Lab-grown model of bat intestine tissue enables study of response to bat-infecting viruses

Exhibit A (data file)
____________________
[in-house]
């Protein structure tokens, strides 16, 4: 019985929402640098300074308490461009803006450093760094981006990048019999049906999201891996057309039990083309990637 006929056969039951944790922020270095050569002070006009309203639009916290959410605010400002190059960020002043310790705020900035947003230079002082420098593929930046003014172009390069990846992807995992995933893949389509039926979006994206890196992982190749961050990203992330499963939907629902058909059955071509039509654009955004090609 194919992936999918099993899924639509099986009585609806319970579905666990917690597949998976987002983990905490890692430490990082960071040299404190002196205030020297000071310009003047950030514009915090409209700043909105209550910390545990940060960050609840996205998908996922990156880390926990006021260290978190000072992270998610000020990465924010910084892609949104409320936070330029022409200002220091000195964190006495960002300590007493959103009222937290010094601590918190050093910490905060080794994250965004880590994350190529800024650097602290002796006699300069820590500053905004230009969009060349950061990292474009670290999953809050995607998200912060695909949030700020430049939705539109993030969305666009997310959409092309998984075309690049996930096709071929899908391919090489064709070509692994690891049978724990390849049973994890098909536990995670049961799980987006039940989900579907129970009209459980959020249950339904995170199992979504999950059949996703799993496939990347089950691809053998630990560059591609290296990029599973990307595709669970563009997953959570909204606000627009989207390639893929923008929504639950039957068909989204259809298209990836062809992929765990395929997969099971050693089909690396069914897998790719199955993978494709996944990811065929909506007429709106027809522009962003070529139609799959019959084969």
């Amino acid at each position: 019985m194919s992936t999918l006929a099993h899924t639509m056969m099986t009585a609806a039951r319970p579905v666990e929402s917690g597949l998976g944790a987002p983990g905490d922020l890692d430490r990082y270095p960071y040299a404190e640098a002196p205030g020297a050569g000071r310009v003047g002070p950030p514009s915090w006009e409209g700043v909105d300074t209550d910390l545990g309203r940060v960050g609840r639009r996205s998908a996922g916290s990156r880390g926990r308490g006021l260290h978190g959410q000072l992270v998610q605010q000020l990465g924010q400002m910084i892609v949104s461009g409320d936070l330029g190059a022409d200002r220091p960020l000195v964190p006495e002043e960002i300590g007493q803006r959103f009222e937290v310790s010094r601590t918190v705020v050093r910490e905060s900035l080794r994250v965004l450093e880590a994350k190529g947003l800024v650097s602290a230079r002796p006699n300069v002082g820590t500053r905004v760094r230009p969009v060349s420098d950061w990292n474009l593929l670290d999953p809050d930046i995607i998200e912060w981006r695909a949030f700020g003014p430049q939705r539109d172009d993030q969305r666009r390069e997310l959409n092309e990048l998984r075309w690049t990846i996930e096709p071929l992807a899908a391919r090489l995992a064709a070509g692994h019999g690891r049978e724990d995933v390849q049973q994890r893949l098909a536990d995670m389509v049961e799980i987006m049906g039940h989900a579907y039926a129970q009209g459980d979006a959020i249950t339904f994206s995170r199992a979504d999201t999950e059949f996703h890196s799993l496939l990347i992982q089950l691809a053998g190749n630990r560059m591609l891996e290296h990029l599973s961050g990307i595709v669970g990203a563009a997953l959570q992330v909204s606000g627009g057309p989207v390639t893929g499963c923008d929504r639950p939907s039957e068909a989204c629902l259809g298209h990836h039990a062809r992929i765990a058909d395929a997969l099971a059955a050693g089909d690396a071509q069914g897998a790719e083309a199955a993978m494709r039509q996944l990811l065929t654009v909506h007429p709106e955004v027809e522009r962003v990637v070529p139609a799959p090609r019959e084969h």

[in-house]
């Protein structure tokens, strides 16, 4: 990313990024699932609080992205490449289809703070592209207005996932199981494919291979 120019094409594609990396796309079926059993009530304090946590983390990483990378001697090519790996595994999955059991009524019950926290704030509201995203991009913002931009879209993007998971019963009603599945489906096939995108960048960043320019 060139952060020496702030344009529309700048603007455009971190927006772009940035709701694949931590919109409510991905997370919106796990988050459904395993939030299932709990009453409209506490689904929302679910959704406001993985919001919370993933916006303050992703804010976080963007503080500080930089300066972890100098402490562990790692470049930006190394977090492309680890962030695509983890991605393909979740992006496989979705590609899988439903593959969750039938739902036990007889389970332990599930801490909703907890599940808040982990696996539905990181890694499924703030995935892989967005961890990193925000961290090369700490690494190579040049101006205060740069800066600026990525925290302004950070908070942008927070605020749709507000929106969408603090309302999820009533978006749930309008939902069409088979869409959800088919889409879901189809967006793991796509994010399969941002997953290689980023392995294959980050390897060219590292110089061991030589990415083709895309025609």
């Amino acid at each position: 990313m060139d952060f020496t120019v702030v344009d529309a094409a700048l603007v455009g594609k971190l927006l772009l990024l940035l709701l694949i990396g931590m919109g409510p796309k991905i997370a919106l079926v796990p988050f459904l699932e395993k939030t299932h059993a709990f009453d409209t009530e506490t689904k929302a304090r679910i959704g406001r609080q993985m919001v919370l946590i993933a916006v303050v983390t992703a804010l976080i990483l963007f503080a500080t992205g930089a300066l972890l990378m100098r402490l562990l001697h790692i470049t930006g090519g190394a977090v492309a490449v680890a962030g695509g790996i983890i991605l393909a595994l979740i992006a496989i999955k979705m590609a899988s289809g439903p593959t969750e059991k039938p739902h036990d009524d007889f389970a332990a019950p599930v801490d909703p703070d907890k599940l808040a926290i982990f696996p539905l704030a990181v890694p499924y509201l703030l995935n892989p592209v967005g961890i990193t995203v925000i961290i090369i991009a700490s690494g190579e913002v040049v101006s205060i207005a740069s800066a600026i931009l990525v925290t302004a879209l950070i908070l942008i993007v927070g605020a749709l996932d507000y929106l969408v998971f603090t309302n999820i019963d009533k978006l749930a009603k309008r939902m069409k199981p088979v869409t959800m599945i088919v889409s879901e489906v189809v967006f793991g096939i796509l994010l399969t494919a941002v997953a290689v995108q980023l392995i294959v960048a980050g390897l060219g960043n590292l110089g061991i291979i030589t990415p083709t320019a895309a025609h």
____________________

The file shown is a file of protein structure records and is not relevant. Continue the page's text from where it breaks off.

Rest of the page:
Infamously implicated in the COVID-19 pandemic, bats can host many viruses dangerous to humans, from coronaviruses to Ebola, yet are rarely affected themselves. As studying bats in the laboratory is challenging, their extraordinary resilience remains relatively-poorly understood. Researchers are working to overcome this, developing methods for culturing bat cells in self-organising 3D structures, or organoids, which provide more realistic insights into viral interactions with bat organs, compared to traditional cell cultures. Most recently, organoids (pictured) were developed from cells in the intestines of a fruit bat, Rousettus leschenaultii. After confirming they contain cell types typical of the bat intestine, initial tests suggest these organoids are susceptible to infection with Pteropine orthoreovirus, which can cause respiratory disease in humans, but not with SARS-Cov-2. Expanding the approach to other bat organs and viruses will help understand how and when infection can occur, and hopefully uncover some of the secrets of bat immunity.
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